Asham hopes he can return this weekend
Arron Asham will not be in the lineup tonight when the Penguins face the Anaheim Ducks at Consol Energy Center, but the veteran winger has given himself an accelerated timetable in his comeback from a concussion.
"Head-wise, confidence-wise, I feel good," Asham said after returning to practice Tuesday in a noncontact role. "It's a matter of getting my legs under me and getting a couple of good skates in here this week.
"I'm planning on being ready for the weekend; it's just a matter of whether the coaches feel confident enough to have me in or if I can crack the lineup -- the team's playing pretty good right now."
The Penguins play afternoon road games Saturday at Philadelphia and Sunday at Buffalo, but coach Dan Bylsma was not as confident that Asham will be ready that quickly. Asham said he expects to be cleared for contact today.
"I think he wanted to play two weeks ago," Bylsma said.
This will be the 13th game Asham has missed with the injury, which he said he got from an elbow to the head in a Jan. 11 game at Washington. He did not come out of the lineup right away and engaged in a lively fight with Florida's Krys Barch two nights later.
"I tried playing through it for two games," Asham said. "The fight the next night didn't help, but that's the way it goes."
Asham, a rugged player who has two goals, 11 points and 53 penalty minutes in 41 games, said he will not back down from fights after his second career concussion and second in two seasons.
"I had to do it to get in the league and I have to do it to stay in the league," he said. "It's a part of the game. It's part of my job. I'm not worried about it. I haven't gotten a concussion from a fight yet.
"It seems like [concussions are caused by] more the hits than fighting unless you get knocked out."
Asham is not an enforcer, whose No. 1 role is fighting.
"There are less and less super heavyweights in the league," he said. "Your fourth-line guys now are guys who can play the game, skate and keep up with the play. It's unfortunate, but that's the way the game's going.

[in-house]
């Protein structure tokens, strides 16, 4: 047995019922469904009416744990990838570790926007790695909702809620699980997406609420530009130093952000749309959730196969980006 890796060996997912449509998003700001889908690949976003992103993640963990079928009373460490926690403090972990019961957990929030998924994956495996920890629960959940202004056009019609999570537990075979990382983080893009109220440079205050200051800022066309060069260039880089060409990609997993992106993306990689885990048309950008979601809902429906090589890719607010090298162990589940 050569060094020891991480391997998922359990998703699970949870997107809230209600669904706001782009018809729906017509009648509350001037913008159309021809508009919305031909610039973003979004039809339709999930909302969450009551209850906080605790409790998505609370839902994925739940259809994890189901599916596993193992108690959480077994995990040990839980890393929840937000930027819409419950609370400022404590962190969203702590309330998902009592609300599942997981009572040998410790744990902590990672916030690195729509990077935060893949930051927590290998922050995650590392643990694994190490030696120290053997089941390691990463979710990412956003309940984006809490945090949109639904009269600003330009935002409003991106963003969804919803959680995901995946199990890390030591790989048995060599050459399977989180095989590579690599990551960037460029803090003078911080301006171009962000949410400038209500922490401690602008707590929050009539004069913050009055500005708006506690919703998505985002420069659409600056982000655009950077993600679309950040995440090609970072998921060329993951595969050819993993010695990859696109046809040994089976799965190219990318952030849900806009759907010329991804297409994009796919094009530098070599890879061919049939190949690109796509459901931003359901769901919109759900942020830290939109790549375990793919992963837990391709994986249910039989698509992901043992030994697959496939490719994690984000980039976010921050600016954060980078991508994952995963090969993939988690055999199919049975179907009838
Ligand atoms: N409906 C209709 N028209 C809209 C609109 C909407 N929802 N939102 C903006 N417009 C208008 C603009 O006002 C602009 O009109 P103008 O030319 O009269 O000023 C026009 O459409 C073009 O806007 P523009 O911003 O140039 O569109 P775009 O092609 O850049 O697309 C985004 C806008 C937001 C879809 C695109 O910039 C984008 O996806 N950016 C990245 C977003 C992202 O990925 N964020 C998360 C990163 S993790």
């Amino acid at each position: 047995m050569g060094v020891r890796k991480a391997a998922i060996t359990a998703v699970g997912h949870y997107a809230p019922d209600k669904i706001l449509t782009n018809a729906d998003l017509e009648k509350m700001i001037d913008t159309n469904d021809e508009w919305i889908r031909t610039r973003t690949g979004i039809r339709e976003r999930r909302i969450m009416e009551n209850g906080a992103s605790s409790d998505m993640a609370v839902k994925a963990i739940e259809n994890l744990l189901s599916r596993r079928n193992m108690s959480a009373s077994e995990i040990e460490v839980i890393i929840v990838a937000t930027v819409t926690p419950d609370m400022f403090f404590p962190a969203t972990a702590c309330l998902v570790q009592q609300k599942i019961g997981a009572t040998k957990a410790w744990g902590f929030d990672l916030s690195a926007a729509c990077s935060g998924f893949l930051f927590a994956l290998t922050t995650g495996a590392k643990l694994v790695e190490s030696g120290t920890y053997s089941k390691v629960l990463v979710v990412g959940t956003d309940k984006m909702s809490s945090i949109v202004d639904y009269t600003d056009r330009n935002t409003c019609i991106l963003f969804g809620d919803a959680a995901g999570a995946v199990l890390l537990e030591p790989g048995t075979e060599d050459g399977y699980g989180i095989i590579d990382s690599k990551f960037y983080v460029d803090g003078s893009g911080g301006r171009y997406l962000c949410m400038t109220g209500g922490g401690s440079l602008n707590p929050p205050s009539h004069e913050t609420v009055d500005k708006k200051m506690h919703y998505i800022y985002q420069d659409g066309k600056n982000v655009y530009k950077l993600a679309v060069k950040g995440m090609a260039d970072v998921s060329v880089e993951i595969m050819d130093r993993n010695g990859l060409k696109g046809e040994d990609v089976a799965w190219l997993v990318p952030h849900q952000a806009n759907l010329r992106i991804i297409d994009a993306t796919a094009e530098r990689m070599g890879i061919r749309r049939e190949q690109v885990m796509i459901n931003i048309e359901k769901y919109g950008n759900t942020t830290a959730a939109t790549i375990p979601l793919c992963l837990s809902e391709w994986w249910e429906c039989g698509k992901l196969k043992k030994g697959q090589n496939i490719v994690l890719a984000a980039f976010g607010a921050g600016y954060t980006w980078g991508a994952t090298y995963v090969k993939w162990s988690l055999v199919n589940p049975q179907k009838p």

"Thank God I can skate."
A spate of concussions has the NHL, its fans and critics examining the game. There is a popular thought that recently the referees have not called "obstruction" penalties such as hooking, holding and interference as closely as they have the past several seasons.
Bylsma advocated a couple of potential rules changes -- specifically, abandoning the trapezoid behind the nets to let goaltenders handle the puck anywhere again, and reinstituting the center red line for the purposes of whistling two-line passes.
On the trapezoid, Bylsma said: "I was a big proponent of limiting the ability of the goalie to play the puck. ... But they've gotten around it. Goalies are coming out and playing the puck and still playing it behind the net. I wouldn't be against looking at taking it out."
As for the red line, Bylsma figures bringing it back into play could increase safety.
"The red line has increased the speed of the game," he said. "I think maybe slowing it down a little bit by putting the red line back in is something to think about. I'm not saying we should hold and hook, but I think it's a slower game with the red line in. I think you'd still have exciting hockey [with the red line] if you continue to not allow [obstruction]."
Bylsma's system hinges on speed up the ice. He said he would be willing to alter it in exchange for making the red line "hot" again.
After staying off the ice Monday, Penguins center and captain Sidney Crosby (concussion symptoms, neck injury) skated after practice Tuesday rather than before it. ... While the Penguins had a night off at home, the Ducks played at Minnesota, then planned to fly to Pittsburgh. They were 15-11-5 before Tuesday under former Washington coach Bruce Boudreau. ... The Ducks recalled defenseman Nate Guenin, 29, a former Penguins player from Hopewell. ... Several cable and satellite companies are offering a free preview of NHL Center Ice this week, so those out of the market will be able to see the Anaheim game.